Climate change in the garden
A golden rule for wildlife gardeners is 'work with nature; not against it'A golden rule for wildlife gardeners is 'work with nature; not against it'. In practical terms that can mean planting drought tolerant plants in areas of low rainfall or those adapted to boggier conditions in wetter parts of the country. But nowadays the problem is predicting what the prevailing weather conditions will benowadays the problem is predicting what the prevailing weather conditions will be! After the very dry summer of 2003 anyone could be forgiven for stocking up on drought-tolerant plants at the start of 2004 (as recommended by English Nature, the government's conservation advisory body); but by the end of the wettest August on record in 2004 that might not have seemed like such a good idea! What is the humble gardener to do in the face of such uncertainty?
A global problem
Sometimes its hard to know whether we should be planting moisture loving plants like these ragged robin (Lychnis flos-cuculi) or those that prefer drier conditions.
Take a step back and consider the wider issue: climate change. If you've ever doubted that 'global warming' is for real, one statistic should be enough to convince you that it is: the earth's ten hottest years (since accurate measurements began in the late 1800s) have all occurred since 1989the earth's ten hottest years (since accurate measurements began in the late 1800s) have all occurred since 1989. Although global warming is very real, a genuine debate rages about its causes: is it happening because of our carbon emissions or is it just another wobble in the earth's long term climatic cycles?
For us gardeners, the answer to that question is, in some ways, academic because whatever the causes, we are still left to contend with the effects. Because weather is complex and unpredictable, we cannot yet determine whether global warming means 'drought' or 'flood' and for now we must simply regard the problem as one of 'climatic uncertainty'we cannot yet determine whether global warming means 'drought' or 'flood' and for now we must simply regard the problem as one of 'climatic uncertainty'. But one pattern does seem to be emerging; and that's of extremes at both ends of the climatic scale. How many times over the last few years have you heard the phrases 'wettest on record' and 'driest on record' all applied to our own little island?
Parts of the garden that are becoming drier can support plants like these Sedum spectabile.
Given that it would seem unwise for us to turn our plots over to bog gardens on the back of one record wet month when the next is just as likely to turn out to be a record dry one, what practical action can we take? My advice is not to do anything rashly: although mistakes in the garden are part of the normal process of gardening, big mistakes can be very expensive and stressful. Be a careful and patient observer of nature in your own garden; notice what type of plants have done wellBe a careful and patient observer of nature in your own garden; notice what type of plants have done well in your garden (and those of your neighbours) over the last decade or so - that will tell you more about the effects of climate change in your own garden than any number of weather forecasts. If your sedums have done particularly well over the last few years, then you are on pretty safe ground if you decide to make more of a feature of them. And if your bog garden is flourishing like never before, you might do well to expand it.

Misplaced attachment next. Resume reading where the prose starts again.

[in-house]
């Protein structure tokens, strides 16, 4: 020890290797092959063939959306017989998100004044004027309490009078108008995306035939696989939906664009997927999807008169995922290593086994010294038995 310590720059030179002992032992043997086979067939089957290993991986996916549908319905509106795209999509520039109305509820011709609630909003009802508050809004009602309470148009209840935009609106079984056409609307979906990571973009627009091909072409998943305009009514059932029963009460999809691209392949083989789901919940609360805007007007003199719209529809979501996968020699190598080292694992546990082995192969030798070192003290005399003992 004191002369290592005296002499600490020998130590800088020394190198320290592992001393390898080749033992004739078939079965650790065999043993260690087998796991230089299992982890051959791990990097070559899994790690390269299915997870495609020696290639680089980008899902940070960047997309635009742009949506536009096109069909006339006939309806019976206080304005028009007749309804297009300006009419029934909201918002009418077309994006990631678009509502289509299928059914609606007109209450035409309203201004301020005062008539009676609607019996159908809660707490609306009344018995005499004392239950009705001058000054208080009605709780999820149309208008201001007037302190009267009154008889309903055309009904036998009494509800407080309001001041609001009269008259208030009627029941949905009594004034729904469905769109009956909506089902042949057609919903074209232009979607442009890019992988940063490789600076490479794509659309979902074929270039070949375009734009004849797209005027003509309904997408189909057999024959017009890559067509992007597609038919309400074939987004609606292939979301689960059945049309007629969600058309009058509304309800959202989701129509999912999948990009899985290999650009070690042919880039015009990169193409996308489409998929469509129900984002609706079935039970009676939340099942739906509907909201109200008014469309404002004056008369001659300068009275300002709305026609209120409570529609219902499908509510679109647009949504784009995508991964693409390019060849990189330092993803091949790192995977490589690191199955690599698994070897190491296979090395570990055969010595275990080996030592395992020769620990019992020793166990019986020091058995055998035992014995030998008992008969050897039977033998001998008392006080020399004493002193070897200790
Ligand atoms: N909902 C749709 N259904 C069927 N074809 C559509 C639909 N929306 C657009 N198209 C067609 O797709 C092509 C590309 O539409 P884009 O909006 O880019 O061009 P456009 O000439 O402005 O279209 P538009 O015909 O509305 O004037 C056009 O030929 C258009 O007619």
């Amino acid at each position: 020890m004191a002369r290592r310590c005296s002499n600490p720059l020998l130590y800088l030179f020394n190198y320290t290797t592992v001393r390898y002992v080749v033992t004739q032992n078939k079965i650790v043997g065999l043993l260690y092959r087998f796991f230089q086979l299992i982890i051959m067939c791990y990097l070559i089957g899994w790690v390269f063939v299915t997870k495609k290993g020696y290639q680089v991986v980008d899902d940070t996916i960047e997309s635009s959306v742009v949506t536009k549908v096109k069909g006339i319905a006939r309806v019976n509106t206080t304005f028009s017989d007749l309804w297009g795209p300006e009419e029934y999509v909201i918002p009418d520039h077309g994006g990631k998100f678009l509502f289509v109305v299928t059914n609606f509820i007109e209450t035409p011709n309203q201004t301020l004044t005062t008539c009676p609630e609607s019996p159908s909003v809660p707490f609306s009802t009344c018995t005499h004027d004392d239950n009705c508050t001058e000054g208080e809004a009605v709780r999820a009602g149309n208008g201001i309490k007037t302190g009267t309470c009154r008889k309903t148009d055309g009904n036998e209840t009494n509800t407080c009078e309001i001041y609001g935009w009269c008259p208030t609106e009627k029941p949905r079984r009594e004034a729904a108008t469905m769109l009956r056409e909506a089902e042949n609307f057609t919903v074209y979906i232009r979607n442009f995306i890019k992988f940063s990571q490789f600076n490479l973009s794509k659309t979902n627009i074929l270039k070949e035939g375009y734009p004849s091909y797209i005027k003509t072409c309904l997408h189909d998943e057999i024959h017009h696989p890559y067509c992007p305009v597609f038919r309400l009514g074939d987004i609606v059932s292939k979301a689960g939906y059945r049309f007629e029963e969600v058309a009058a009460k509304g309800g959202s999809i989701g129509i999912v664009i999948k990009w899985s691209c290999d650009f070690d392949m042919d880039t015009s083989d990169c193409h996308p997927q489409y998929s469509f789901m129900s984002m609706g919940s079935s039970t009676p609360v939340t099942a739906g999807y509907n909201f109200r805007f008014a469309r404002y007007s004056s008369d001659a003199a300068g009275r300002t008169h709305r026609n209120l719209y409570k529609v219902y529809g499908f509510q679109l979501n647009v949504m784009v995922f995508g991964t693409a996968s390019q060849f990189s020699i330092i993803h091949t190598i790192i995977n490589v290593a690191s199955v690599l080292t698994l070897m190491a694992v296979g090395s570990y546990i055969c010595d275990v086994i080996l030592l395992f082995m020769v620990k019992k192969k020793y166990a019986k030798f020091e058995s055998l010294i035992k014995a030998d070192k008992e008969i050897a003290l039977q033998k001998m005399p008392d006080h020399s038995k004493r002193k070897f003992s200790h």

In all but the smallest plots, consider different areas of your garden separately: their microclimates might be affected in different ways by the changes in weather patterns. You might find that whilst the majority of your garden remains unperturbed, there is one particular part that appears to becoming drier or wetter.
One practical step that anyone can take is better management and conservation of rainwater. It makes sense to save rainwater in times of plenty and then use it on the garden when the need arisesOne practical step that anyone can take is better management and conservation of rainwater. It makes sense to save rainwater in times of plenty and then use it on the garden when the need arises. Topping up a pond with tap water in dry weather can lead to green water because the nutrients in tap water encourage a bloom of algae: you will get no such problems if you top up the pond with rainwater. Although it is not cheap to fit rainwater butts to your down-pipes, you may find that its money well spent if it helps you ameliorate the effects on your garden of our increasingly uncertain weather.
|First published September 2004.|
Copyright Richard Burkmar. Permission is hereby granted for anyone to use this article for non-commercial purposes which are of benefit to the natural environment as long the original author is credited. School pupils, students, teachers and educators are invited to use the article freely. Use for commercial purposes is prohibited unless permission is obtained from the copyright holder.|
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